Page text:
Though it opened in March, Kingston athletes are now feeling the full effect of the Tiger Den, a new and advanced training room at the Ulster County YMCA completely funded with private donations.
The Tiger Den was created in a matter of a few weeks by knocking down the walls separating three racquetball courts, installing brand new weight training equipment and providing space for plyometric exercises, designed to work the fast-twitch muscle fibers so important for explosive movement.
The idea for the Tiger Den was hatched through brainstorming sessions amongst a group of Kingston coaches. Obviously, the coaches have a vested interest in fielding winning teams and a focused speed and strength-training program could only help Kingston remain competitive with its regional competition.
But there was another rationale in establishing an off-campus training facility, according to girls track coach Nick Badalato.
“We need to get more kids involved in sports. We’ve been losing kids to the street and there has been a decline in participation. Having a place like this helps draw interest and helps to motivate kids to work hard,” said Badalato.
For a monthly fee of $22 students receive supervised speed and strength training at the Tiger Den, as well as full use of the YMCA facilities, including the swimming pool, which is no small perk during the sweltering summer months. Students unable to pay the fee are subsidized by a scholarship fund.
Kingston High School has an on-campus weight room but that facility has two major drawbacks. One is that the cramped quarters can’t compete with the spacious, open floor plan of the Tiger Den’s 40 foot-by-60 foot layout. The other limiting factor, for female athletes especially, of the on-campus room was that it was located in the boys’ locker room.
“In the off-season I usually run every day. Now I can lift weights while working on my strength and agility,” said sophomore Daniele Diacouo, who plays lacrosse and soccer.
The program devised by the Kingston coaches keys on increasing athletic explosiveness. The core of the weight training exercises is Olympic lifts such as squats, clean and jerk and the push press. “These are multi-joint exercises that work on pure explosive power,” said Badalato.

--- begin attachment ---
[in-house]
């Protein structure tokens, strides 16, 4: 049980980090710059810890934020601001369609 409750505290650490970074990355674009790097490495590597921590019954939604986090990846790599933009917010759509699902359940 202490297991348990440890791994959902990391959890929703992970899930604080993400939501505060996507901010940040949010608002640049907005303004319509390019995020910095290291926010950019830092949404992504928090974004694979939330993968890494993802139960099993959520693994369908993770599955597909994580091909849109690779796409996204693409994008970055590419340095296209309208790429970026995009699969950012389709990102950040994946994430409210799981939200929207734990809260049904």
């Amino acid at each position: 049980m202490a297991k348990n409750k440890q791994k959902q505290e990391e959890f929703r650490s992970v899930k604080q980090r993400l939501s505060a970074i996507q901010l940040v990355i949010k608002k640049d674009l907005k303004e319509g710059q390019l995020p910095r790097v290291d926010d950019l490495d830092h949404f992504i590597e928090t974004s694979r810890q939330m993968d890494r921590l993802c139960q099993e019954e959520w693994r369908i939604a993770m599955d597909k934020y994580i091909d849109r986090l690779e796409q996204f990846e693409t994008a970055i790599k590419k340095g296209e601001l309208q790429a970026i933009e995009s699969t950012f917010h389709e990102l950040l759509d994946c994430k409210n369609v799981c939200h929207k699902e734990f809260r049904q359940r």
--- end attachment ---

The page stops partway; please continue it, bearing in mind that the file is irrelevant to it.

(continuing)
The plyometric exercises use just an athlete’s own weight applied to fast, powerful movements, such as jumping on and off boxes and running through a speed ladder, which is sort of like adrenalized hopscotch.
The Tiger Den is always staffed with Kingston coaches to ensure maximum safety and assist athletes with technique and training questions. The atmosphere is very conducive to intense, focused training. Another benefit is the opportunity to strengthen a bond among teammates that will hopefully pay dividends on the playing field during the regular season.
“We had a weight room at the school but this makes it so much easier. There were not as many people lifting at the high school,” said senior George Ryan, who competes on the track and football teams.
The Tiger Den is open to all YMCA members, as well as Kingston alumni. Lilith Mesidor graduated in June, but is training this summer in preparation to play lacrosse at SUNY Purchase.
“When I come here I get to specialize in lifting for a runner,” said Mesidor, who also competed in track. “As a sprinter you want to build muscles that make you faster,” she added.
Each athlete is given a logbook with specific instructions and repetition schemes. The workouts last for about 90 minutes and are quite intense. The exercises emphasize what Badalato called the three most important athletic joints.
“The ankles, knees and hips are where most of an athlete’s explosion comes from. Most of your power is generated from the legs, not the upper body,” he said.
There are some differences in workouts for boys and girls. The boys are a bit more focused on adding muscle mass while the girls are looking to develop leaner muscle strength. Since the summer strength-training season began last week, the Tiger Den has attracted between 70 and 90 athletes per day.
“The summer is when it really counts. This is somewhere to go and something to do to better,” said senior track competitor Kristen Gottstine.